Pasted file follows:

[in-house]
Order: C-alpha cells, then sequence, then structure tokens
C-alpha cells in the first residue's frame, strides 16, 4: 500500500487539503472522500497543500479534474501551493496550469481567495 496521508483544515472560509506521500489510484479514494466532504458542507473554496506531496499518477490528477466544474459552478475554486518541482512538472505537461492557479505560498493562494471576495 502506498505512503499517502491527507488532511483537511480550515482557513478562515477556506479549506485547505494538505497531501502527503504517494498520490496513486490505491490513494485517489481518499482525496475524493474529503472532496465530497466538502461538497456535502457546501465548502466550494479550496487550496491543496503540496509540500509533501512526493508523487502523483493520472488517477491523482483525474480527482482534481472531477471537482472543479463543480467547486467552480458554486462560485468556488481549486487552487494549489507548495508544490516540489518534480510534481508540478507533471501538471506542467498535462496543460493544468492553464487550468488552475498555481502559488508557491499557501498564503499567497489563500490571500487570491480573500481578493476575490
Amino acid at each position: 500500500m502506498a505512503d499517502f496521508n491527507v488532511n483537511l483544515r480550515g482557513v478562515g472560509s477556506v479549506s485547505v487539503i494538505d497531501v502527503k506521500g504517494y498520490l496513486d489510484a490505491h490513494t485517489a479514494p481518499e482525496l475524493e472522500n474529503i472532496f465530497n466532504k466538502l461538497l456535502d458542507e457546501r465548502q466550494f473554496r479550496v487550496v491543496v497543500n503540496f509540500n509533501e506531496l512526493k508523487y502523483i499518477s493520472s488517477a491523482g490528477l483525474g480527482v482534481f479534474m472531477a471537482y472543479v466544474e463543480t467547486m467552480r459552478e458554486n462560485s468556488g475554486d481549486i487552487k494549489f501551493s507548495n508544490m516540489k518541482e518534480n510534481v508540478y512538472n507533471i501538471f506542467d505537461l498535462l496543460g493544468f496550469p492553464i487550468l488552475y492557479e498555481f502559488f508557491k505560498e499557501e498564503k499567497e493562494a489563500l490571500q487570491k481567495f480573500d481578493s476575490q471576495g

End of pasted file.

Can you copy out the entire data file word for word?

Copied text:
[in-house]
Order: C-alpha cells, then sequence, then structure tokens
C-alpha cells in the first residue's frame, strides 16, 4: 500500500487539503472522500497543500479534474501551493496550469481567495 496521508483544515472560509506521500489510484479514494466532504458542507473554496506531496499518477490528477466544474459552478475554486518541482512538472505537461492557479505560498493562494471576495 502506498505512503499517502491527507488532511483537511480550515482557513478562515477556506479549506485547505494538505497531501502527503504517494498520490496513486490505491490513494485517489481518499482525496475524493474529503472532496465530497466538502461538497456535502457546501465548502466550494479550496487550496491543496503540496509540500509533501512526493508523487502523483493520472488517477491523482483525474480527482482534481472531477471537482472543479463543480467547486467552480458554486462560485468556488481549486487552487494549489507548495508544490516540489518534480510534481508540478507533471501538471506542467498535462496543460493544468492553464487550468488552475498555481502559488508557491499557501498564503499567497489563500490571500487570491480573500481578493476575490
Amino acid at each position: 500500500m502506498a505512503d499517502f496521508n491527507v488532511n483537511l483544515r480550515g482557513v478562515g472560509s477556506v479549506s485547505v487539503i494538505d497531501v502527503k506521500g504517494y498520490l496513486d489510484a490505491h490513494t485517489a479514494p481518499e482525496l475524493e472522500n474529503i472532496f465530497n466532504k466538502l461538497l456535502d458542507e457546501r465548502q466550494f473554496r479550496v487550496v491543496v497543500n503540496f509540500n509533501e506531496l512526493k508523487y502523483i499518477s493520472s488517477a491523482g490528477l483525474g480527482v482534481f479534474m472531477a471537482y472543479v466544474e463543480t467547486m467552480r459552478e458554486n462560485s468556488g475554486d481549486i487552487k494549489f501551493s507548495n508544490m516540489k518541482e518534480n510534481v508540478y512538472n507533471i501538471f506542467d505537461l498535462l496543460g493544468f496550469p492553464i487550468l488552475y492557479e498555481f502559488f508557491k505560498e499557501e498564503k499567497e493562494a489563500l490571500q487570491k481567495f480573500d481578493s476575490q471576495g